His. 

Where was I? Oh, right. Our bathroom was destroyed:

After I finished all the electrical and installed the lights, the crew could see to do their major work. The biggest job (and literally the only reason we hired professionals) was the plumbing work. We were moving the shower to the tub’s old location, moving the toilet to where the shower was, and wouldn’t be installing a new tub. Now, at first glance it seems like this might actually be a simple swap- after all, everything had a drain and a water supply so one might assume it wouldn’t be too involved. Well, bathtubs have 2″ diameter drain pipes, showers have 3″ pipes, and toilets have 4″ pipes. Just our luck, everything would require larger pipes than what was already in that location. Yikes!

Now, since all these drains were literally cemented into the floor, a jackhammer would have to be used to break up the foundation. I came home one day and the plumbers told me that the contractor hadn’t delivered the jackhammer yet, so they had started busting up the concrete with a sledgehammer- now that’s dedication! Although I must say, I wasn’t really prepared for how strange my house looked with a hole in the middle of it:

And here it is, new plumbing in place and patched back up:

And now the shower can be framed out:

When we took out the furdown, we realized that part of its purpose was to hide this little guy, the vent pipe for the sink drains (it’s also a proof of apparent miscommunication between the original plumber and framer of the house).

Look at that wallpaper! Fortunately our carpenter specialized in trim, so he hooked us up with some crown moulding that completely hides the pipe.

Our sink area served as a workbench throughout most of the project:

Finally, after all the electrical, plumbing, framing, and drama, it was time for drywall. If you look in the shower, you’ll see that it’s actually concrete backerboard, since the typical gypsum sheetrock (i.e. drywall) isn’t strong enough to support the weight of tiles.

And in goes the floor- we wanted wood but knew it would never survive in a bathroom, so we found a wood-look tile that fools everyone… or did, until drywall dust got into the grout.

One final light to go in before paint and moulding:

And the tiling of the shower. Note the levels- our tile guy did an awesome job, and everything is perfectly flush.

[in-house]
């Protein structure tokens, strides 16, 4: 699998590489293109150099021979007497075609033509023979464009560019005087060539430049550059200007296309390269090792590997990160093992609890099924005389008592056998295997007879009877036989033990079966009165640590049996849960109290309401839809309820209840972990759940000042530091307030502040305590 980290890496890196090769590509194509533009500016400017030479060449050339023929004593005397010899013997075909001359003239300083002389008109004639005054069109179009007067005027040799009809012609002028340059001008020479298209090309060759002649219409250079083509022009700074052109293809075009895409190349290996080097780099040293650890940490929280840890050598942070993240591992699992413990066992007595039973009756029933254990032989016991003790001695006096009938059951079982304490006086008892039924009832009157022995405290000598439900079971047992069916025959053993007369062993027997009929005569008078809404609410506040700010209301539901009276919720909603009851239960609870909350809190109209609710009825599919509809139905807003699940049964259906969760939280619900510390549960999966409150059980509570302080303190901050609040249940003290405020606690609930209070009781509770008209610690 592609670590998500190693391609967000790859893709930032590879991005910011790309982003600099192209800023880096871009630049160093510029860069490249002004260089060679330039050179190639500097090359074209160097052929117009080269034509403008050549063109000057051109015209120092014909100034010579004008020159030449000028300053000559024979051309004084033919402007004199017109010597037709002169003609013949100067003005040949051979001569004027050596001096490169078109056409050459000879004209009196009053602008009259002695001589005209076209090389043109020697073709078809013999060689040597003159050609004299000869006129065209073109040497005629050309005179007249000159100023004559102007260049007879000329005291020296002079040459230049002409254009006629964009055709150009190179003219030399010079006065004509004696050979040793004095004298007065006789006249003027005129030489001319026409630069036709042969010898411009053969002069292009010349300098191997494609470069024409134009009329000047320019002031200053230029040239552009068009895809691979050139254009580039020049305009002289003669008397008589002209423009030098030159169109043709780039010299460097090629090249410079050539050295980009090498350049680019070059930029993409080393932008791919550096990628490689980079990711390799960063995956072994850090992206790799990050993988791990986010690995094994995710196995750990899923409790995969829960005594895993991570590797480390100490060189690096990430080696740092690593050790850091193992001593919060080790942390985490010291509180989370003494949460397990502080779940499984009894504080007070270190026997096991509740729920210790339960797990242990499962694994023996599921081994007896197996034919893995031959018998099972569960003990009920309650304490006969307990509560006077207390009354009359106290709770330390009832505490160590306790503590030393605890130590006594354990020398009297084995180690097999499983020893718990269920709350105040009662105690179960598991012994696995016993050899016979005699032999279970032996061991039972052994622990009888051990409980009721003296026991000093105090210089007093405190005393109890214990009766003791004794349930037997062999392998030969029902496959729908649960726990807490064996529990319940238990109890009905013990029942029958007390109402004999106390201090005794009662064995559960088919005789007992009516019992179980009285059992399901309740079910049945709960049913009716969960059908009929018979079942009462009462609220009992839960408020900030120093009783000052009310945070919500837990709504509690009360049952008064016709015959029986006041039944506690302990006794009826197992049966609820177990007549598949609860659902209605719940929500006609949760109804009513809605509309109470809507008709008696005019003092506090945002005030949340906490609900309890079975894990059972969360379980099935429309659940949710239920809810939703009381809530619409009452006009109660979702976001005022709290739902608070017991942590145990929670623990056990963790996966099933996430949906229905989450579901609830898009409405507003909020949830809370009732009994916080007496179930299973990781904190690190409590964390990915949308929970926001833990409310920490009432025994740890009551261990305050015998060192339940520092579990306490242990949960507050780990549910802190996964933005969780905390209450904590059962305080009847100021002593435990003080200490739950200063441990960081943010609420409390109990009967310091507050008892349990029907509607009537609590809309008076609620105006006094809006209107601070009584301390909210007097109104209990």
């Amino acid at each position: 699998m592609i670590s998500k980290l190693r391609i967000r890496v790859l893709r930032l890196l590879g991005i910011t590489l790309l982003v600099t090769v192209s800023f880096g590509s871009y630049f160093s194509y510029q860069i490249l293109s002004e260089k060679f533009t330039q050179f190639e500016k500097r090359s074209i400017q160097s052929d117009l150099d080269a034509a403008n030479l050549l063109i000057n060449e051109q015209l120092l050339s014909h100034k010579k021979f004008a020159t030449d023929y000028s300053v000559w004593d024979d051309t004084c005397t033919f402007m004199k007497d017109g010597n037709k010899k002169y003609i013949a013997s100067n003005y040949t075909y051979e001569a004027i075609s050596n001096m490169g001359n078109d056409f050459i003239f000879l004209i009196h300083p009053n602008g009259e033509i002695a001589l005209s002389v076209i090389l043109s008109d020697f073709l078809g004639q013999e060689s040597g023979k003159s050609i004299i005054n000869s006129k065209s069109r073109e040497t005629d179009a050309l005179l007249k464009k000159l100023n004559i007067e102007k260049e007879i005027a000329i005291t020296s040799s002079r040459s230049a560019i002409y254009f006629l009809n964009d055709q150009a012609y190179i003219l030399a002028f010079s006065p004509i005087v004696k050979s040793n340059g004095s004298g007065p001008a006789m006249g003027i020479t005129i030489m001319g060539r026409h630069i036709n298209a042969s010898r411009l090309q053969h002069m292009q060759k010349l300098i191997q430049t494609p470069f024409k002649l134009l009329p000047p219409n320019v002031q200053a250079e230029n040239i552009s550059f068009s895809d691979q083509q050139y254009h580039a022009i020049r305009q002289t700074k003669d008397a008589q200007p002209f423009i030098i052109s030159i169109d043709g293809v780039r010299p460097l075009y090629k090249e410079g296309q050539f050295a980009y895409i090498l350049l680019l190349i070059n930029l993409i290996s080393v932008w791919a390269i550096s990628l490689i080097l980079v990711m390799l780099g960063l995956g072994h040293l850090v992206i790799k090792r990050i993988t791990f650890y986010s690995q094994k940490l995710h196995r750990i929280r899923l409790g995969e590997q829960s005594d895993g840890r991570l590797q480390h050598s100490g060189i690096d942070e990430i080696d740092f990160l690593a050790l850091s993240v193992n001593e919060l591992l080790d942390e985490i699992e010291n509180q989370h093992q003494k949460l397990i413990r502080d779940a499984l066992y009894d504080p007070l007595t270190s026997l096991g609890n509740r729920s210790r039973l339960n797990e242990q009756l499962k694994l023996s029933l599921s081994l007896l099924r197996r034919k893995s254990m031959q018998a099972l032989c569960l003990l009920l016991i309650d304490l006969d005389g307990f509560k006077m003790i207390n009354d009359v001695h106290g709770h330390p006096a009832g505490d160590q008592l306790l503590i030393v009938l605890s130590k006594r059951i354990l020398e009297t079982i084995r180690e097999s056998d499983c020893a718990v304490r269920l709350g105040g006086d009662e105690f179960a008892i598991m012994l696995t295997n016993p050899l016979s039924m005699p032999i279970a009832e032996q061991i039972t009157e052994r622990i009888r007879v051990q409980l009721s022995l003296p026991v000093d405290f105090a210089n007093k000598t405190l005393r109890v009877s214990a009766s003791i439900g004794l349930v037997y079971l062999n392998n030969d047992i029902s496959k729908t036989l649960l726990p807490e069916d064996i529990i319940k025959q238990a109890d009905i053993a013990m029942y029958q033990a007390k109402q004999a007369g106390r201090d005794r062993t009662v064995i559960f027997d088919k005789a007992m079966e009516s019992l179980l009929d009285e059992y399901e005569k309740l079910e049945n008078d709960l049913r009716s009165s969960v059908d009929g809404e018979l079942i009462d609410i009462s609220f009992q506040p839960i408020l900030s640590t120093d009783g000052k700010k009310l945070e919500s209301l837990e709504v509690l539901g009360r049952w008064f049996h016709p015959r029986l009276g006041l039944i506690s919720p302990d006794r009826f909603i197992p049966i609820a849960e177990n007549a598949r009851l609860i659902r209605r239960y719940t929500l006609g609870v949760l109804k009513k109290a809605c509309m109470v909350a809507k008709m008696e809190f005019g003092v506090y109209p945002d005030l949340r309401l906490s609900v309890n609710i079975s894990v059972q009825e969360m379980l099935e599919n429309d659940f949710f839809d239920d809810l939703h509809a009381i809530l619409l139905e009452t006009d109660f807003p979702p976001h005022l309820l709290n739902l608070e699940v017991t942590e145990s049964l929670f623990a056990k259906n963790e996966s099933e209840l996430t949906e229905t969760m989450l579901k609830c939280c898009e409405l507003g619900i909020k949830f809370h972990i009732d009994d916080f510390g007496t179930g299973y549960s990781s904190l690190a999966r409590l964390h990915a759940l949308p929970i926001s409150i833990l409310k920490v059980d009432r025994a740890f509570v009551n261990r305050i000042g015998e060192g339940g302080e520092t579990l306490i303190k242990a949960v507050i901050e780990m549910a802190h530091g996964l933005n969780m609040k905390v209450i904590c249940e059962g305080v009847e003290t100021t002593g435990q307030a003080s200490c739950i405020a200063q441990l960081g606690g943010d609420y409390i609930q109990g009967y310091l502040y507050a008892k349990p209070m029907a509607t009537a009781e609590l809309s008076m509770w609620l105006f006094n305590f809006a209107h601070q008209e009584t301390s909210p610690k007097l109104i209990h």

Finally, time to paint! Since this is a high-moisture area, I primed everything to help keep moisture out of the walls. Has anyone noticed that there are no pictures of Julie working on this entire blog? Hmm…

Hers.

Um, excuse me.  Someone had to take these pictures!

His.

After a bit of drama and miscommunication, we got a frameless shower door installed. It’s difficult to keep clean, but when we do, the cat can’t stand it.

True to form, Julie decided she didn’t like the original color, and we had to paint again.

By this point everything worked, and it felt magical for at least a month. Just a few final touches, and we were almost done!

Stay tuned when we (finally) unveil the after pictures!

To read part 1 of the saga, click here.

To read part 2 of the saga, click here.

10 Comments

Filed under Bathroom

The Bathroom Saga: Part 2

Hers.

And thus continues our epic journey into renovating our master bathroom.  If you missed the walk-thru of our outdated, non-functioning, mess of a bathroom, you can catch up on it here.

In short, we wanted to go from this:

To this:

And from this:

   

To pretty much anything else.

We had work to do!  First, we had to settle on our overall look.  We thought back to the most relaxing, serene place we’d been to and our honeymoon resort, Excellence Playa Mujeres (we highly recommend it!), immediately came to mind.  Join me in drooling over this little slice of paradise.

Nothing like a winding river and bed of hammocks overlooking the Caribbean.